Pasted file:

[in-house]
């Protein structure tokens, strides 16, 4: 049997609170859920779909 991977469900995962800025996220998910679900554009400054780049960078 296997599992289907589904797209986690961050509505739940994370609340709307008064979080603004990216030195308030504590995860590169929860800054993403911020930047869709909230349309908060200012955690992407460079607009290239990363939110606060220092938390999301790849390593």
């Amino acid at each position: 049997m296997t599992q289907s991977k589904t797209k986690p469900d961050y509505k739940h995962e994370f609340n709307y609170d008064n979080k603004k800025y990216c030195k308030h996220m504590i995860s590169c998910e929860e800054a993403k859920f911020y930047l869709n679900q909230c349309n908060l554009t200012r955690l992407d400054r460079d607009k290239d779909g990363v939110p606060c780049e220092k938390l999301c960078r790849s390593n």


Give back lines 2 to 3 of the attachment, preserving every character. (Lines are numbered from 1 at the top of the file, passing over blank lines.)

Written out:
């Protein structure tokens, strides 16, 4: 049997609170859920779909 991977469900995962800025996220998910679900554009400054780049960078 296997599992289907589904797209986690961050509505739940994370609340709307008064979080603004990216030195308030504590995860590169929860800054993403911020930047869709909230349309908060200012955690992407460079607009290239990363939110606060220092938390999301790849390593």
């Amino acid at each position: 049997m296997t599992q289907s991977k589904t797209k986690p469900d961050y509505k739940h995962e994370f609340n709307y609170d008064n979080k603004k800025y990216c030195k308030h996220m504590i995860s590169c998910e929860e800054a993403k859920f911020y930047l869709n679900q909230c349309n908060l554009t200012r955690l992407d400054r460079d607009k290239d779909g990363v939110p606060c780049e220092k938390l999301c960078r790849s390593n």